A bit more than 6 months ago, Porter Novelli sent me a Gilette Fusion razor set for what they called “the Pro Glide Challenge.” In the meantime, I have had ample opportunity to thoroughly test and compare the new Gilette Fusion technology to my Merkur HD 39C slant safety razor, which I generally use with blades from the Japanese manufacturer Feather.
First, it should be mentioned that I have extremely thick and sturdy beard hair and therefore it has always been a true challenge for me to find a satisfactory razor that would not require 45 minutes of my time in order to shave. As such, a straight blade razor was out of the question and so I decided to go with a DE (Double Edge) Safety Razor from the German brand Merkur.
My Standard Shaving Equipment: Merkur HD Slant 39C + Feather Blades
After testing a number of Safety razors, I finally settled on the Merkur 39C, which is also known as the HD Slant or Barberpole Slant. The “slant” refers to the slanted shaving head, the advantage of which is the slightly diagonal angle at which the beard hair is cut, as opposed to straight. Since a slanted razor cuts the hair more aggressively, the skin is also much more prone to nicks and consequently, many men with thinner hair would not find it advantageous to use a slanted razor.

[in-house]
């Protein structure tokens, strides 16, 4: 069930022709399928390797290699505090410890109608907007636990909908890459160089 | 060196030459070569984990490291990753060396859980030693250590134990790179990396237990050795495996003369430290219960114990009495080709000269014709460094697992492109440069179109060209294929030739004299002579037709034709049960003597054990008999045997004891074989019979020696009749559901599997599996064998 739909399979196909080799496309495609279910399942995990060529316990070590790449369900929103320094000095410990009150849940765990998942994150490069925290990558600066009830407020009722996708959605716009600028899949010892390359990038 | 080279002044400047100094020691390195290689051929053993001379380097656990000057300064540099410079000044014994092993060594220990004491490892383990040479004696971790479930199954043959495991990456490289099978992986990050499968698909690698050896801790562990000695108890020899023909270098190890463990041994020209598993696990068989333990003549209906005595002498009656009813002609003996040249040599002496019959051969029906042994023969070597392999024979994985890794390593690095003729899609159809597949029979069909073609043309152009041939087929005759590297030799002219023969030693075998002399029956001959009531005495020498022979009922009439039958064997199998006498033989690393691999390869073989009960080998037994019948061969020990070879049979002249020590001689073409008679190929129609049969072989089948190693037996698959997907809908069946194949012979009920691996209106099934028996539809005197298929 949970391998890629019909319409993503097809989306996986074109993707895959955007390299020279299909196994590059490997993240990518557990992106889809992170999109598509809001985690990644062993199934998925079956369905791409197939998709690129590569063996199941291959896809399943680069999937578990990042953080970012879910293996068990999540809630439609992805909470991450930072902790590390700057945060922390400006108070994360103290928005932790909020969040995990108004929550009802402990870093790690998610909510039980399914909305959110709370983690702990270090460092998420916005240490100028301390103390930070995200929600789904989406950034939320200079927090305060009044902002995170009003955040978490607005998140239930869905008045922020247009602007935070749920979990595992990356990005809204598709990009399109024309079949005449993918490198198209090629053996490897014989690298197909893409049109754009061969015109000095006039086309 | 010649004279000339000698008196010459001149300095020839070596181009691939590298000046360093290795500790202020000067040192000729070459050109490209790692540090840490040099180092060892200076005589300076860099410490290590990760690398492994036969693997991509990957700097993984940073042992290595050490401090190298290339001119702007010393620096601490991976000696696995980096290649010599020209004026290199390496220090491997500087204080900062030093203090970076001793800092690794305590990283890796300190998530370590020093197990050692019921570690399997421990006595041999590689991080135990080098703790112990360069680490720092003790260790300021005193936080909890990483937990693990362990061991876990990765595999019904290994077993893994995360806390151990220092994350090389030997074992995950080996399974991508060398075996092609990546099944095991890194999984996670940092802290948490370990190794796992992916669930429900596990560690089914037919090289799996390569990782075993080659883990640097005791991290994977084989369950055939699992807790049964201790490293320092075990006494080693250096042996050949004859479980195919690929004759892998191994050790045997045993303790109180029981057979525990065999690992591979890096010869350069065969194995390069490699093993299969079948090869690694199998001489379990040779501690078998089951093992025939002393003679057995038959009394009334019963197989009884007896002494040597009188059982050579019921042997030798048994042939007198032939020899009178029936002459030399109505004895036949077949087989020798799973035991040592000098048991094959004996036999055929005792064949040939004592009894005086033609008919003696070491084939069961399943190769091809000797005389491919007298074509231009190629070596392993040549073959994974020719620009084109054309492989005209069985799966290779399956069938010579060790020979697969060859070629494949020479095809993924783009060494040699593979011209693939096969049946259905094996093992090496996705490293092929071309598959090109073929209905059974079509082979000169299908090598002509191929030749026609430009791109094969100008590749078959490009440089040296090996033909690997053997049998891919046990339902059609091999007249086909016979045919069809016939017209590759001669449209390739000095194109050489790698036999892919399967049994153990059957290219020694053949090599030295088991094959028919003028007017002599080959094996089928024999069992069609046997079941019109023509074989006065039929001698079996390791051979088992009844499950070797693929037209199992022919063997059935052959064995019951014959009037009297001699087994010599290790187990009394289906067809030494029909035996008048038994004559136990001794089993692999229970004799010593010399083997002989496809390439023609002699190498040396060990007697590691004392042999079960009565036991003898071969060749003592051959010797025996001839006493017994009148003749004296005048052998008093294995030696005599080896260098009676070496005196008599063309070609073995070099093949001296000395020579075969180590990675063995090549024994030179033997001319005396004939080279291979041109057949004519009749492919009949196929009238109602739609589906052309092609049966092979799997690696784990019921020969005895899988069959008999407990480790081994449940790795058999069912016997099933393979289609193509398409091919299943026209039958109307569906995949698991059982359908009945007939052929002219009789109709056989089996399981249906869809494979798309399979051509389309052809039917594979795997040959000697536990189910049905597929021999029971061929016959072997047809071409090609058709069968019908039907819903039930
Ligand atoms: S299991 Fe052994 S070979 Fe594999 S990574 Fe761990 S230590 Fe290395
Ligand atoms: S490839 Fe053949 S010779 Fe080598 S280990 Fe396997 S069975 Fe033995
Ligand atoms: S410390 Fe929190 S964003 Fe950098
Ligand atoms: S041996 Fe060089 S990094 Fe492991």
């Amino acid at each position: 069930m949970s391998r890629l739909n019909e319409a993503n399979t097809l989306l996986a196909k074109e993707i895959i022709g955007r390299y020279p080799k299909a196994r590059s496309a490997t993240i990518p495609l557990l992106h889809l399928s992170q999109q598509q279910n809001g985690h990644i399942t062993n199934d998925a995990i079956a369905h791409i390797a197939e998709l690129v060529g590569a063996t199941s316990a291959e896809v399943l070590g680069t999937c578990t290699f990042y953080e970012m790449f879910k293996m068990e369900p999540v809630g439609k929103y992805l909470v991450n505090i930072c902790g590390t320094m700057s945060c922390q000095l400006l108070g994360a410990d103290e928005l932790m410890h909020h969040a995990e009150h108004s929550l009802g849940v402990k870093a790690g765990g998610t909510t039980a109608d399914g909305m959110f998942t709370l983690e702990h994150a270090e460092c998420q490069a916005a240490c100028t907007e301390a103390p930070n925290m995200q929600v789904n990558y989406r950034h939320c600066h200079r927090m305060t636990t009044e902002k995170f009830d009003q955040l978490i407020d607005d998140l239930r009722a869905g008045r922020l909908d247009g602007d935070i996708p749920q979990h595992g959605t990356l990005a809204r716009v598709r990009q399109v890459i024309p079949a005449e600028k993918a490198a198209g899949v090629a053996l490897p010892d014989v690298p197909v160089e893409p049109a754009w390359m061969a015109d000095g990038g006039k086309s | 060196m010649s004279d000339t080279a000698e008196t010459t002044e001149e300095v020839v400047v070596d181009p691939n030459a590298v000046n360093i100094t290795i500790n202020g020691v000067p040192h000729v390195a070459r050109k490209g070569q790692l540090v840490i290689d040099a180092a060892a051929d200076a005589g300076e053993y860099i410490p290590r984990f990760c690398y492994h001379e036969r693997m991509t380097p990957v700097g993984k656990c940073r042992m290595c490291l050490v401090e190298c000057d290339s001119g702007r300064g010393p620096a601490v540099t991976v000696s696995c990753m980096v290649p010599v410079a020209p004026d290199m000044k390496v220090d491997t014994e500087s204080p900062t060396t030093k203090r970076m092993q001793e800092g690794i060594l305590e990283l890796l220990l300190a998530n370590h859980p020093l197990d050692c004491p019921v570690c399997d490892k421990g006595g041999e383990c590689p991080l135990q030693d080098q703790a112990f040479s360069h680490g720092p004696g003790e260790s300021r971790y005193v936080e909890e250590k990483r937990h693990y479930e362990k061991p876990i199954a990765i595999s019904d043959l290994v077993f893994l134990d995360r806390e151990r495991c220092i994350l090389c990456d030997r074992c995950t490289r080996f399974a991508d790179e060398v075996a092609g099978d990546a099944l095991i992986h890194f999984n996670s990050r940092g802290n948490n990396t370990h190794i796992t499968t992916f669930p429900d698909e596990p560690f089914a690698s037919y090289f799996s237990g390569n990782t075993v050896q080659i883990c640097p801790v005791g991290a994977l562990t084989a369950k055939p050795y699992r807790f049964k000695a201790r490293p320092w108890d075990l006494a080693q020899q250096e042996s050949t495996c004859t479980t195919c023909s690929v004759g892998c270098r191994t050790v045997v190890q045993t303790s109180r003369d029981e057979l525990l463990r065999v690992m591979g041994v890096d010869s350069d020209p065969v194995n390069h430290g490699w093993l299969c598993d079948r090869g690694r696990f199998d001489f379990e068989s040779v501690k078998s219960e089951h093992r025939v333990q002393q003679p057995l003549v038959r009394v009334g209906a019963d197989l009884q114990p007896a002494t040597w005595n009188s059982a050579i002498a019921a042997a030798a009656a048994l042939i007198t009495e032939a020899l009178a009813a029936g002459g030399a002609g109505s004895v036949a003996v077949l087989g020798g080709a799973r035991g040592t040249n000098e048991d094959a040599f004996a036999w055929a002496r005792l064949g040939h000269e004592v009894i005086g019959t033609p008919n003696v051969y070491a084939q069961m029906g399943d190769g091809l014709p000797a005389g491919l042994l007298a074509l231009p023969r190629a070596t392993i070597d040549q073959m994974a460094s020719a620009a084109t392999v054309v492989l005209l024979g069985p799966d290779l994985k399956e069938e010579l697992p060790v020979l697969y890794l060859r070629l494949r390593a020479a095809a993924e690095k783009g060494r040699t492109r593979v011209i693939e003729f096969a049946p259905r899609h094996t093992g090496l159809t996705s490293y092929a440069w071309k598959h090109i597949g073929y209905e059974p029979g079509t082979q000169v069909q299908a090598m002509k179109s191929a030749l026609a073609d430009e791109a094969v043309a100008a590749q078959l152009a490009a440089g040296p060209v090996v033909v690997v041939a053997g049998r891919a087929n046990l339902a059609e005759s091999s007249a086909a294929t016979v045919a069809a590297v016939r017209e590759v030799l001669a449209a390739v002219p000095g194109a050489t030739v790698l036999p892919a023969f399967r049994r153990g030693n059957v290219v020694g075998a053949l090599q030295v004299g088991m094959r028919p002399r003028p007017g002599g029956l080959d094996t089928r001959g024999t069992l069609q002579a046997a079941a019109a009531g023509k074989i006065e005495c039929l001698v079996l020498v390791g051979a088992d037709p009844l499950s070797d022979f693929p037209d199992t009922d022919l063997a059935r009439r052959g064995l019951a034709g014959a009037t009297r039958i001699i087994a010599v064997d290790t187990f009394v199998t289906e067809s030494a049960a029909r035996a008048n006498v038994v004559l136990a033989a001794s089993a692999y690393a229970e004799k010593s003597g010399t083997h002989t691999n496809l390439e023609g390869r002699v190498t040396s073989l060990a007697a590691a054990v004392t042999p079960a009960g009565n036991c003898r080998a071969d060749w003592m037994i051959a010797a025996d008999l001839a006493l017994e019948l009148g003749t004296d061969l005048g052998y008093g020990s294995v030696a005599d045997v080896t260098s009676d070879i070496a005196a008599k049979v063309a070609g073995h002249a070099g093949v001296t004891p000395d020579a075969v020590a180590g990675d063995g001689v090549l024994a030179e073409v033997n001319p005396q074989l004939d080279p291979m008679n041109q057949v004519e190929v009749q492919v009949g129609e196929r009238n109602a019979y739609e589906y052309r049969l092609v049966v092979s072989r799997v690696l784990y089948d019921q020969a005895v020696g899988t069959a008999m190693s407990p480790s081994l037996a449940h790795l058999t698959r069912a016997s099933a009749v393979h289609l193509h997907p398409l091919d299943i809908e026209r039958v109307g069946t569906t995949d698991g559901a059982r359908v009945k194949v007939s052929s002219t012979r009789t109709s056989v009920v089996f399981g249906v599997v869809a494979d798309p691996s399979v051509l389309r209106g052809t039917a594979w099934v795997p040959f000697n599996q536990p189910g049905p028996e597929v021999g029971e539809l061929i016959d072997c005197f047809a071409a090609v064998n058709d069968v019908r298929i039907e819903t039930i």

Unfortunately, my hair is so thick that regular blades from Gilette or Personna simply do not provide me with a very close shave. As such, I generally use Japanese Feather blades, which are supposedly the sharpest DE safety blades that are readily available online or in shaving supply stores.
Shaving Cream OR Soap
Instead of using cheap foam from a can, I usually make my own lather with a little porcelain bowl, a badger hair (silver tip) shaving brush and various shaving creams. Personally, I never really enjoyed bar shaving soaps and always opted for the cream from a tube. In the US, these are not readily available in stores but you can get them on the internet.
The Gillette Pro Glide Challenge
Before I shave, I normally prepare my beard by softening it with warm water and sometimes a pre-shave cream; hair conditioner is also a great substitute. I then apply the lather and I am ready to go. Usually I shave first with the grain and then against it, especially around my neck, since I do not achieve a smooth result otherwise.
Gillette provided some additional instructions that were very similar to my existing routine, with the exception that they suggested to use their canned shaving cream.
One Day Stubble
As instructed, I used Gillette’s blue gel. For a direct comparison, I then shaved one half of my face with the vibrating Gillette Fusion and the other half with the Merkur 39C and Feather blades. With the Gillette, I felt a little more resistance but my skin felt very smooth. The new Feather blade needs to be handled much more carefully than the Gillette Fusion, so I was noticeably slower with the Merkur. The results after the first and second shave were nearly identical and my wife confirmed that she could not tell a difference. The next time, I reversed the sides, but the outcome was practically identical. Even after shaving 5 days in a row with the same blades I still got satisfactory results, although I could tell that both the Gillette and Feather had lost some sharpness. Overall, I was impressed by the performance of the Gillette Fusion. The fact that the blades on the Fusion were at all times less sharp enabled me to shave considerably quicker than with the Merkur and I did not fear cutting myself.
Therefore, Gillette took the lead.
Two Day Stubble